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Where Britain plotted to beat Hitler

Political and military leaders drew up strategy in the Cabinet War Room. It is among the places visitors to England can learn World War II history.

August 30, 2009|Jay Jones

She later learned that a senior naval officer had been bathing in the tub in his quarters when a bomb struck. The tub, with the officer still in it, fell to the street below. The water apparent- ly cushioned the blow; she says the man was unhurt.

Surprisingly, the nearby bunker in which Cooper typed while Churchill strategized wasn't bombproof.

Cressida Finch, the exhibitions manager for the War Rooms, pointed out that even though the offices were reinforced with steel plates and concrete, they were just 10 feet below street level. Therefore, a direct hit by a V2 or other large bomb would have been devastating, she said.

For The Record
Los Angeles Times Wednesday, September 02, 2009 Home Edition Main News Part A Page 4 National Desk 2 inches; 75 words Type of Material: Correction
British naval guns: An article in the Aug. 30 Travel section on London and the 70th anniversary of Britain's declaration of war against Germany was accompanied by a photograph of naval guns at the Imperial War Museum's entrance. The photo caption said both guns came from the battleship HMS Roberts. In fact, one came from the Roberts; the other is from HMS Ramillies. Also, the Roberts was technically classified as a monitor, not a battleship.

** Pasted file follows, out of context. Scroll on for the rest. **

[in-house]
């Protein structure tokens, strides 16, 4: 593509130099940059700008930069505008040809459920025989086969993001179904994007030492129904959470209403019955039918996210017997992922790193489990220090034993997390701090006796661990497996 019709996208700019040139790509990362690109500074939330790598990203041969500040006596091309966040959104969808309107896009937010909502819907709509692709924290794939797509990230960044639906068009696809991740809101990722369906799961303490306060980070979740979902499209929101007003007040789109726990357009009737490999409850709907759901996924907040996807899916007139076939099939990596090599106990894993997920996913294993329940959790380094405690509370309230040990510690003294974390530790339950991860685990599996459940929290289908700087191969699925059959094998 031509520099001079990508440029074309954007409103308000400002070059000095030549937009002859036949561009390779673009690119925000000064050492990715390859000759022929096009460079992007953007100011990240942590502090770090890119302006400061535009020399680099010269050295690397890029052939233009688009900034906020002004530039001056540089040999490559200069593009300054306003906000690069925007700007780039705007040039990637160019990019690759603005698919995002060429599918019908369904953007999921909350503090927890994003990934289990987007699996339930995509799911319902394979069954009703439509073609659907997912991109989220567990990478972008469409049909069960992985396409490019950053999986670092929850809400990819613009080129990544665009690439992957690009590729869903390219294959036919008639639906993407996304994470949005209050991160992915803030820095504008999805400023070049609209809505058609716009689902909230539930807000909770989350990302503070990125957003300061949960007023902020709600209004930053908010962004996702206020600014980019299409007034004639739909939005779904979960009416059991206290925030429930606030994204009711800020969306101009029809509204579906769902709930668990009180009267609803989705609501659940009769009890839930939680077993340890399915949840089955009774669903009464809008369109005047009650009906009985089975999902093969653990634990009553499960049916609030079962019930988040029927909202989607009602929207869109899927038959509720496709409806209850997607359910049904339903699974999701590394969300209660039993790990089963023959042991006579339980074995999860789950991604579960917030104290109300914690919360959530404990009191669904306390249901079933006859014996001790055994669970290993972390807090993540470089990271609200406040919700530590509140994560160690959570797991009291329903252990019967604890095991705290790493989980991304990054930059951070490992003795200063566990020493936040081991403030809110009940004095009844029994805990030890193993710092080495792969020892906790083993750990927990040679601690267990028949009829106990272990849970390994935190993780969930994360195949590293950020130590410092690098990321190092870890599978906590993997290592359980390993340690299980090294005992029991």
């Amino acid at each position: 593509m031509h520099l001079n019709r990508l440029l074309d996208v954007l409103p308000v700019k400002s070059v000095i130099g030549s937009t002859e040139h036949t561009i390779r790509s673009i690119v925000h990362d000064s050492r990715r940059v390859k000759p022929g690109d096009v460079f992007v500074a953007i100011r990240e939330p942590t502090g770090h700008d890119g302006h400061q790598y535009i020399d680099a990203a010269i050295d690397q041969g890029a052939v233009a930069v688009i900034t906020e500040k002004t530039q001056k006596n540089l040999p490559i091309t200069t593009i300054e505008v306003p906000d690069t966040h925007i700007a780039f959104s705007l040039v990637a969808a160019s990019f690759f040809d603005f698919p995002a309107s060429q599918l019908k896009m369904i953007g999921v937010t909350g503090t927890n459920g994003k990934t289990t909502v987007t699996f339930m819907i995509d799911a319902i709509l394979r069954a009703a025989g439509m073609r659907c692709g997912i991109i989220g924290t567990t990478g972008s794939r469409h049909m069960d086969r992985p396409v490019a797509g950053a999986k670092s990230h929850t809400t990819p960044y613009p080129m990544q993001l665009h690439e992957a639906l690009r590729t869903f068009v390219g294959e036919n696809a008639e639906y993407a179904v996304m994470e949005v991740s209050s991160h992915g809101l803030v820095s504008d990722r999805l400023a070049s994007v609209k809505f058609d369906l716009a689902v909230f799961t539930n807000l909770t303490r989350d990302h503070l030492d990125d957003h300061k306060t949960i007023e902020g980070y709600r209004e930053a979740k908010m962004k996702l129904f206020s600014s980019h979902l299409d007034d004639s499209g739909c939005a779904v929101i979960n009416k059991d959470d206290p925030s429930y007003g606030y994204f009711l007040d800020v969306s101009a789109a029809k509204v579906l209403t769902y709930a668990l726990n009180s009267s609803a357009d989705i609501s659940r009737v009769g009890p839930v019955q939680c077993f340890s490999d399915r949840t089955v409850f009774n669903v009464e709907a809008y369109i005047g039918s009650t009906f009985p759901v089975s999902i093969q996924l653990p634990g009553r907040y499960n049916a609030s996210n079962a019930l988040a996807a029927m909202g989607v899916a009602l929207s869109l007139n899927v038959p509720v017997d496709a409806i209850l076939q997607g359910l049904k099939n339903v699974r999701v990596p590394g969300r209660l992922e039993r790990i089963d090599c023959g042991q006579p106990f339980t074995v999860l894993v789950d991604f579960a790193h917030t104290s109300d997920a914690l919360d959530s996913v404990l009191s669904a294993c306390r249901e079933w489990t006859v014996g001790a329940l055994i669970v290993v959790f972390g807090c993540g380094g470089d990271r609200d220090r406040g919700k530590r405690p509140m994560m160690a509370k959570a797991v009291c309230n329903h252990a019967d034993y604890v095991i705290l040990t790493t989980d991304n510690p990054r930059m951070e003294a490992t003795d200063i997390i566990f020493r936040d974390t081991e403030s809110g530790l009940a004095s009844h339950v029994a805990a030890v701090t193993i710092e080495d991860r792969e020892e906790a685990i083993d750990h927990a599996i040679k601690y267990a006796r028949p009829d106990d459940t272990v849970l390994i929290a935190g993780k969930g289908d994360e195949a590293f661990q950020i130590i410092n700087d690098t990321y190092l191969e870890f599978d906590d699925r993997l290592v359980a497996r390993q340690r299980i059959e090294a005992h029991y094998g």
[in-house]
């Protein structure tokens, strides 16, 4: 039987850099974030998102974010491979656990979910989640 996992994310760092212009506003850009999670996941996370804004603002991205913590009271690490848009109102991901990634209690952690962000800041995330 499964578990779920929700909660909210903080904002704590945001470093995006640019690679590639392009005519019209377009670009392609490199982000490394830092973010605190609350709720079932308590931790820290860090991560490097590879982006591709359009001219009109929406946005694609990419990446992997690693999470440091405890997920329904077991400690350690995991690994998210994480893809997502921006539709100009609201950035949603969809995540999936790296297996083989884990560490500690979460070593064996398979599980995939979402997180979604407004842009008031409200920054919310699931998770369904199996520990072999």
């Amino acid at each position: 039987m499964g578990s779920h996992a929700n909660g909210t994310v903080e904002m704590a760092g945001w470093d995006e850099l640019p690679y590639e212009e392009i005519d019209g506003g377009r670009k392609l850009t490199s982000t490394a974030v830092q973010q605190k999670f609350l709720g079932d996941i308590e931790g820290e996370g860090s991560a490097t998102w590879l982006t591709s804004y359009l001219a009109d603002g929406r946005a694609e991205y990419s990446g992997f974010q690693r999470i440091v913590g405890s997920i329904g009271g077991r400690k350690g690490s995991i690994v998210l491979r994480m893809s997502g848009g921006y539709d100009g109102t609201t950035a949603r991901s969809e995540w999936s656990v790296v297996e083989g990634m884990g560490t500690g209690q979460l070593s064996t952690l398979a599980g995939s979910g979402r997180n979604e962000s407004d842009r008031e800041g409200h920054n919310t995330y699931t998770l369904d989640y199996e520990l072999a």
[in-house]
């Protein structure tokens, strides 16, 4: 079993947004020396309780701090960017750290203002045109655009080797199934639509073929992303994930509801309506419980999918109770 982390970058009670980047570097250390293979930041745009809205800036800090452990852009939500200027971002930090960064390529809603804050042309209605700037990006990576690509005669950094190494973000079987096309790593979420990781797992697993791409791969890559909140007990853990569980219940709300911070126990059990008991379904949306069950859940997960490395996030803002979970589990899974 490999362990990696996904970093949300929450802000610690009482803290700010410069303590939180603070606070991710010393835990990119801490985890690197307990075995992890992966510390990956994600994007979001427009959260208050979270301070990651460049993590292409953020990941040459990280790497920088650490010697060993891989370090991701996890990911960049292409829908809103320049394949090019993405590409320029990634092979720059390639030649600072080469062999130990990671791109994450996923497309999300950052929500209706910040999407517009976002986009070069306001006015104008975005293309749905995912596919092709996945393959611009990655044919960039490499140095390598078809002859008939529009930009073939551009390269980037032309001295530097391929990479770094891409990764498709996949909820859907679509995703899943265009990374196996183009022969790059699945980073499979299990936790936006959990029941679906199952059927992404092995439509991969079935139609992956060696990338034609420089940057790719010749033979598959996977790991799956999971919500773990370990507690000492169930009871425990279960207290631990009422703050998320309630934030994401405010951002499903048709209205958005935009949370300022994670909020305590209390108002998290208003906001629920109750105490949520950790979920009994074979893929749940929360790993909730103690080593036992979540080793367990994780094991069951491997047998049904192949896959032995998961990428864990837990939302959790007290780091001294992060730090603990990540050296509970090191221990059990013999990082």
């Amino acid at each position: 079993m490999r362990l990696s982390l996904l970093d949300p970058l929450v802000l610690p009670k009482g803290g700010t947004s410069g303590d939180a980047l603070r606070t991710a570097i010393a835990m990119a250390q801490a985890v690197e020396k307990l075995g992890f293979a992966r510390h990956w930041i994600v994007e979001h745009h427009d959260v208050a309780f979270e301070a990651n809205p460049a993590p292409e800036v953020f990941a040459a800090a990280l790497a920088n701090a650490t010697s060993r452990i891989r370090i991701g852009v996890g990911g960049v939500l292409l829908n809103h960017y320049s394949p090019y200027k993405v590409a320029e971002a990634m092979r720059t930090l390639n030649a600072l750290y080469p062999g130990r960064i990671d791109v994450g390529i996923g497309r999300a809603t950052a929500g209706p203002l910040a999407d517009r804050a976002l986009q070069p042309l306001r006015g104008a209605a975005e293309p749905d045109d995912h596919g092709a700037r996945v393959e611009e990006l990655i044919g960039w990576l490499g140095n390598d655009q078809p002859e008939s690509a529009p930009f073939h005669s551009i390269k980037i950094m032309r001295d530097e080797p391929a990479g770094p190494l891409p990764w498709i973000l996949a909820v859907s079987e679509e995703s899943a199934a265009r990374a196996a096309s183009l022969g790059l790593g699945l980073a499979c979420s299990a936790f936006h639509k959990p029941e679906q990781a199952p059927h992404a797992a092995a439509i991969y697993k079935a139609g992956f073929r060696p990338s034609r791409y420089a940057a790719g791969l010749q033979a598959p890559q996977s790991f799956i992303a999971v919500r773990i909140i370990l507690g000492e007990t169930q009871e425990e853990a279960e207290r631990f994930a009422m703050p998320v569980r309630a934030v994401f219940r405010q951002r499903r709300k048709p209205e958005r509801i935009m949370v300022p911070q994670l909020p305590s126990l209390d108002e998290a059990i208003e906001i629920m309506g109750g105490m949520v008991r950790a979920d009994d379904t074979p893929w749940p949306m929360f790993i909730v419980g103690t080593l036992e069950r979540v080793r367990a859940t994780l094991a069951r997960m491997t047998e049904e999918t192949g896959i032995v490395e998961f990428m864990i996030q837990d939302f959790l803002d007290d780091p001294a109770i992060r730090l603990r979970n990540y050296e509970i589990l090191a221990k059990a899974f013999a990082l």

For The Record
Los Angeles Times Sunday, September 06, 2009 Home Edition Travel Part L Page 3 Features Desk 2 inches; 88 words Type of Material: Correction
British naval guns: An article in the Aug. 30 Travel section on the 70th anniversary of Britain's declaration of war against Germany and the Imperial War Museum in London was accompanied by a photograph that showed the naval guns at the museum's entrance. The photo caption incorrectly reported that both guns came from the HMS Roberts; in fact, one came from the HMS Ramillies. The HMS Roberts also was incorrectly identified as a battleship; it was, in fact, a warship but was not, technically, classified as a battleship.

A recently discovered letter from 1940 reveals that Churchill was surprised but undaunted when told of the bunker's vulnerability.

"The thing that made it safe was that the Germans didn't know it was here," Finch said.

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travel@latimes.com

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(BEGIN TEXT OF INFOBOX)

Marking the history

of World War II

Both the Churchill Museum and the Imperial War Museum have recently opened new exhibits marking the 70th anniversary of the beginning of World War II.

Churchill Museum and Cabinet War Rooms, King Charles Street near Westminster tube station, www.iwm.org.uk. Churchill Museum's "Undercover: Life in Churchill's Bunker" features the video reminiscences of several people, Muriel Cooper included, who lived in London during the war. Adult admission is about $21. Children under 16 are admitted free.

Imperial War Museum, Lambeth Road (near Lambeth North tube station), www.iwm.org.uk. Historian Terry Charman has pulled together the "Outbreak 1939" exhibit, plus an accompanying book. Admission is free.

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